In an interview for Vanity Fair, Angelina Jolie opens-up about life after Brad Pitt. The Hollywood beauty talks about the changes she has been going through in the last months, since she filed for a divorce.
Angelina Jolie gave an interview to Vanity Fair recently, for their September issue. The mom of six, who will also be featured on the cover of the magazine’s upcoming issue, opened her $25 million mansion and her nowadays life to the world.
Talking about homemaking, Jolie confesses that interior decorating was never something she had to take care of. “That was always Brad’s thing”, she said after admitting: “I didn’t even know I needed ‘throw pillows.’”
Her relationship with her estranged husband, whom she filed for divorce from in September of last year, is civilized. She says they still “care about each other and care about our family”, and they are both making efforts towards common goals in this matter.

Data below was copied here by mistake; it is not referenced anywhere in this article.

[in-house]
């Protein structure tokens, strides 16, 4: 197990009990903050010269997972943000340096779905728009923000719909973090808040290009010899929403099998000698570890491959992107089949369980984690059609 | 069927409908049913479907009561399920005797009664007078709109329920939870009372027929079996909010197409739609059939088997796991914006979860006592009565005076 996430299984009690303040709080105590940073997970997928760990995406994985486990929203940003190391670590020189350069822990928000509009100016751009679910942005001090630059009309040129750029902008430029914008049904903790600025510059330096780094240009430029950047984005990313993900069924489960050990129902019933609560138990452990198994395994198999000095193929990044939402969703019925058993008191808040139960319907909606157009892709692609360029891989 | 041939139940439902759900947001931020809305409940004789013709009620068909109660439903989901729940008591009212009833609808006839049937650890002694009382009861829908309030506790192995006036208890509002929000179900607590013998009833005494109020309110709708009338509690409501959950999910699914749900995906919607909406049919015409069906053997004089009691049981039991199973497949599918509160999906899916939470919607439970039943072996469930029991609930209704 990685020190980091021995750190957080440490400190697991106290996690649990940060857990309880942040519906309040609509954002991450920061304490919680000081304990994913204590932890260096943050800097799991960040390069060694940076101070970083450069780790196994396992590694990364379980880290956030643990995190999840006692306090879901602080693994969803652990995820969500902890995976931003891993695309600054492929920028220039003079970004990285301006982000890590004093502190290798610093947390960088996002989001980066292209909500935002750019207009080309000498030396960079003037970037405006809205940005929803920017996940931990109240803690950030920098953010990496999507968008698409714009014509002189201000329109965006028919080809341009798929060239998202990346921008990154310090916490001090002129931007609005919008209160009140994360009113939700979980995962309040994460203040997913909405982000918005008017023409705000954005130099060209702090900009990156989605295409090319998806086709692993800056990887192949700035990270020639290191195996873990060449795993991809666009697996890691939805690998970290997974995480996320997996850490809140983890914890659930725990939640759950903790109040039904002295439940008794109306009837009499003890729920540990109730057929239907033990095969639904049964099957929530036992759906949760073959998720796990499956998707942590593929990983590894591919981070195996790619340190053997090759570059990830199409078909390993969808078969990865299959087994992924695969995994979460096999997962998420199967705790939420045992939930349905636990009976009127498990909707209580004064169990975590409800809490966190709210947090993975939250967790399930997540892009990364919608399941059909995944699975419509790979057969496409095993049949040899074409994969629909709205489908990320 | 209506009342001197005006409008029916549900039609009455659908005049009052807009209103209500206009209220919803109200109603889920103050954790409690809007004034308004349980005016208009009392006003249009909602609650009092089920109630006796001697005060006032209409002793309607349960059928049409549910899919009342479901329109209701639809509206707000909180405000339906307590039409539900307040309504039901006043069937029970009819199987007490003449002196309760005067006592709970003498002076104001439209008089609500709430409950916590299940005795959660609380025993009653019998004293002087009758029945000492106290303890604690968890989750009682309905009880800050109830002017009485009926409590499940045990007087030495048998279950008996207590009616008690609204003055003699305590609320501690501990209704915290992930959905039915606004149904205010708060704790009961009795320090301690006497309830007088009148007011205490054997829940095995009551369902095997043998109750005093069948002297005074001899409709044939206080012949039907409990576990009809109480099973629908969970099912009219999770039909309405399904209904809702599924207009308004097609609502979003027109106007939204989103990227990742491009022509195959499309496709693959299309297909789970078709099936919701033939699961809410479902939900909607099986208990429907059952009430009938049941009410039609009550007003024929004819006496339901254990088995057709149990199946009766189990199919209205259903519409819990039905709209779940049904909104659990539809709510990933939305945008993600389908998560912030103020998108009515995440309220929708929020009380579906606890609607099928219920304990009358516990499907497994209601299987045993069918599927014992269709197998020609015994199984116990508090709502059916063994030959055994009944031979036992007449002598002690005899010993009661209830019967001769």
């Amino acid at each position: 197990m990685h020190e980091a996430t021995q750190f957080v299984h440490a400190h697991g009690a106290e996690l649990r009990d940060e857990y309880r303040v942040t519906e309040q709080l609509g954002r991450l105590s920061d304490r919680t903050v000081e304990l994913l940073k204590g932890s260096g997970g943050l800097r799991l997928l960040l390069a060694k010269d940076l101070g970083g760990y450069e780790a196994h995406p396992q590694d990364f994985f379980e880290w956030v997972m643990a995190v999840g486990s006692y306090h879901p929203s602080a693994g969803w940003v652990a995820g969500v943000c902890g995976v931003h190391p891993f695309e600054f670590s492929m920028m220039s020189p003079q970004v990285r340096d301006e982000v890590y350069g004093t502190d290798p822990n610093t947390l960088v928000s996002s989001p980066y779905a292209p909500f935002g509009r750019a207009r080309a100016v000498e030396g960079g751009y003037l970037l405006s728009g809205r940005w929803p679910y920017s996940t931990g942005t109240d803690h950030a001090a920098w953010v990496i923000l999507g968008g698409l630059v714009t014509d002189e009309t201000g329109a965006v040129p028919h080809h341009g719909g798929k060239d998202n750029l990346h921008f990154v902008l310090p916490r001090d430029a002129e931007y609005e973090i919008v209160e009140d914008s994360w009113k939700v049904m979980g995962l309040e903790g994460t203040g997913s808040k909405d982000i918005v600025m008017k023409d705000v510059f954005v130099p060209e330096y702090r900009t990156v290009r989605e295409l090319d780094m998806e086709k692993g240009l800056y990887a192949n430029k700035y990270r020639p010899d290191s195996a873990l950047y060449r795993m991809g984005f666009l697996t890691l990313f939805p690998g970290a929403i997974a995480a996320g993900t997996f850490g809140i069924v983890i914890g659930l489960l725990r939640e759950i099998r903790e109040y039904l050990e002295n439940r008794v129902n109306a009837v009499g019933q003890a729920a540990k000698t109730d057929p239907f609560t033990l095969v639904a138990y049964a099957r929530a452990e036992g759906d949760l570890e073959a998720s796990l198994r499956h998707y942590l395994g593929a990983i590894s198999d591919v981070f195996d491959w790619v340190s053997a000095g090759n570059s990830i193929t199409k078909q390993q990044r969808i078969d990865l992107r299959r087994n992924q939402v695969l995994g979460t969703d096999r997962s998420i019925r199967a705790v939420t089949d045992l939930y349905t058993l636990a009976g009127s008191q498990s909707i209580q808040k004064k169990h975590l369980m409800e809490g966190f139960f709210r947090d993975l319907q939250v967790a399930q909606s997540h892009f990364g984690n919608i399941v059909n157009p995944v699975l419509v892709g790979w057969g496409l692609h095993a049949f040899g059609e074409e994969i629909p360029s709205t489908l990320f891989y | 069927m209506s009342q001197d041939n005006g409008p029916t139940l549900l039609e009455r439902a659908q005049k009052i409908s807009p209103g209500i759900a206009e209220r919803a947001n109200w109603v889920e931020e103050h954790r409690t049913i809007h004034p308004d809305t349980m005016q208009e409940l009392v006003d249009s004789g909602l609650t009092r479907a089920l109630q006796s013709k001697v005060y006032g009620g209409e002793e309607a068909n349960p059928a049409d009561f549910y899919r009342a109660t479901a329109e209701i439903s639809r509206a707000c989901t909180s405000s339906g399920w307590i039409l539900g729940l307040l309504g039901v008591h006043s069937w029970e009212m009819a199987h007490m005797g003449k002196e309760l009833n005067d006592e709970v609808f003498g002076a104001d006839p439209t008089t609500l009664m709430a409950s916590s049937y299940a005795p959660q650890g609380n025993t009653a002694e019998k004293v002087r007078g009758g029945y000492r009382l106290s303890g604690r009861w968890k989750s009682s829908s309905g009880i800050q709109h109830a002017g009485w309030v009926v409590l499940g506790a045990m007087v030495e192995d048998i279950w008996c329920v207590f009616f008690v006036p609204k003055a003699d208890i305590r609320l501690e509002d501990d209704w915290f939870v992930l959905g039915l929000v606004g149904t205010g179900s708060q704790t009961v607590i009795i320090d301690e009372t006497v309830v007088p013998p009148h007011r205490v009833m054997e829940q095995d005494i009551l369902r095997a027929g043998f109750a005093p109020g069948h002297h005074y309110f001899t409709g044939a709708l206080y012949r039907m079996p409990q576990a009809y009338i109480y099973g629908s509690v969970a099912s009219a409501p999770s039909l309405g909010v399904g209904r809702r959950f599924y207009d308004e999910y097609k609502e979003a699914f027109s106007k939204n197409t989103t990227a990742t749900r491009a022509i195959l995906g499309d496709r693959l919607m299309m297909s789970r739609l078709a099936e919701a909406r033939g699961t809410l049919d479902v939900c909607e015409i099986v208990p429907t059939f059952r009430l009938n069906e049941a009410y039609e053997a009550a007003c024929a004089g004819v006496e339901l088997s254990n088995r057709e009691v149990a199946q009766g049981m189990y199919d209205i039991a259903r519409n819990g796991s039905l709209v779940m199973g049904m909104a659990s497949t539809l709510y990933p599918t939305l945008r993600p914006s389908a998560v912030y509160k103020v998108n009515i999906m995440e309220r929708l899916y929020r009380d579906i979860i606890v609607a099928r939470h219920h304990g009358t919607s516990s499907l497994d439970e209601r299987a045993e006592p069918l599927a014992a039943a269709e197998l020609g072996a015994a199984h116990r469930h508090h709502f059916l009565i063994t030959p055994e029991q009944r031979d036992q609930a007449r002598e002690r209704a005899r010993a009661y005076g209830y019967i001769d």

However, living in separate households, pushed Jolie out of her comfort zone and into new experiences, such as cooking classes. “I’m just wanting to make the proper breakfast and keep the house. That’s my passion”, the actress admits, adding that she goes to bed every night wondering if she did a good job as a mom.
The changes in the last 9 months also helped her patch things with her father, whom she says has been “very good at understanding” with her family. Her decision of reconnecting with him may have to do with the fact that she thinks the kids “needed their grandfather at this time.”
Tough times have been easier with best friend Loung Ung, the author of First They Killed My Father: A Daughter of Cambodia Remembers, the book that Jolie is currently turning into a movie. “She’s been my closest friend. I cried on her shoulder.”
And when Ung is not around, the movie star cries by herself, away from her kids’ eyes. “I think it’s very important to cry in the shower and not in front of them”, she says, explaining that she used to be very worried about her mother and she doesn’t want her children to be in the same position. She concludes: “They need to know that everything’s going to be all right even when you’re not sure it is.”